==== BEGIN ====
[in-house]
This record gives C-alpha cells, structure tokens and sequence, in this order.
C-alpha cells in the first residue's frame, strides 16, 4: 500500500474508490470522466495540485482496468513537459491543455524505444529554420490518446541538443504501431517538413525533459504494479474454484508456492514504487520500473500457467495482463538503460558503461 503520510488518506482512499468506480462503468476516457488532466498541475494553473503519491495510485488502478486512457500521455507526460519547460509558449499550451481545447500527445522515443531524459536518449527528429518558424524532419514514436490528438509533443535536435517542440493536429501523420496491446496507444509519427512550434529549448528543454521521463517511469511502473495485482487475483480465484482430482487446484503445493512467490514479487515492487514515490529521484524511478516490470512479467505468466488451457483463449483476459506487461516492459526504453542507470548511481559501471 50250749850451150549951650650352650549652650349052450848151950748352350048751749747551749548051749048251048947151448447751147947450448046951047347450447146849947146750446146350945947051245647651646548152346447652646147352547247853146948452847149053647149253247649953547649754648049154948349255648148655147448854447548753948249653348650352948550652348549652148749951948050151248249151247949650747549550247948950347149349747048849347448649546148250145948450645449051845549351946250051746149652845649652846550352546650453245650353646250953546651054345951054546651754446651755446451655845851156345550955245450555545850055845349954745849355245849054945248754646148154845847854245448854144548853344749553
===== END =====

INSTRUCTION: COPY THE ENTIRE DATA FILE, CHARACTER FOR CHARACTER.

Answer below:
[in-house]
This record gives C-alpha cells, structure tokens and sequence, in this order.
C-alpha cells in the first residue's frame, strides 16, 4: 500500500474508490470522466495540485482496468513537459491543455524505444529554420490518446541538443504501431517538413525533459504494479474454484508456492514504487520500473500457467495482463538503460558503461 503520510488518506482512499468506480462503468476516457488532466498541475494553473503519491495510485488502478486512457500521455507526460519547460509558449499550451481545447500527445522515443531524459536518449527528429518558424524532419514514436490528438509533443535536435517542440493536429501523420496491446496507444509519427512550434529549448528543454521521463517511469511502473495485482487475483480465484482430482487446484503445493512467490514479487515492487514515490529521484524511478516490470512479467505468466488451457483463449483476459506487461516492459526504453542507470548511481559501471 50250749850451150549951650650352650549652650349052450848151950748352350048751749747551749548051749048251048947151448447751147947450448046951047347450447146849947146750446146350945947051245647651646548152346447652646147352547247853146948452847149053647149253247649953547649754648049154948349255648148655147448854447548753948249653348650352948550652348549652148749951948050151248249151247949650747549550247948950347149349747048849347448649546148250145948450645449051845549351946250051746149652845649652846550352546650453245650353646250953546651054345951054546651754446651755446451655845851156345550955245450555545850055845349954745849355245849054945248754646148154845847854245448854144548853344749553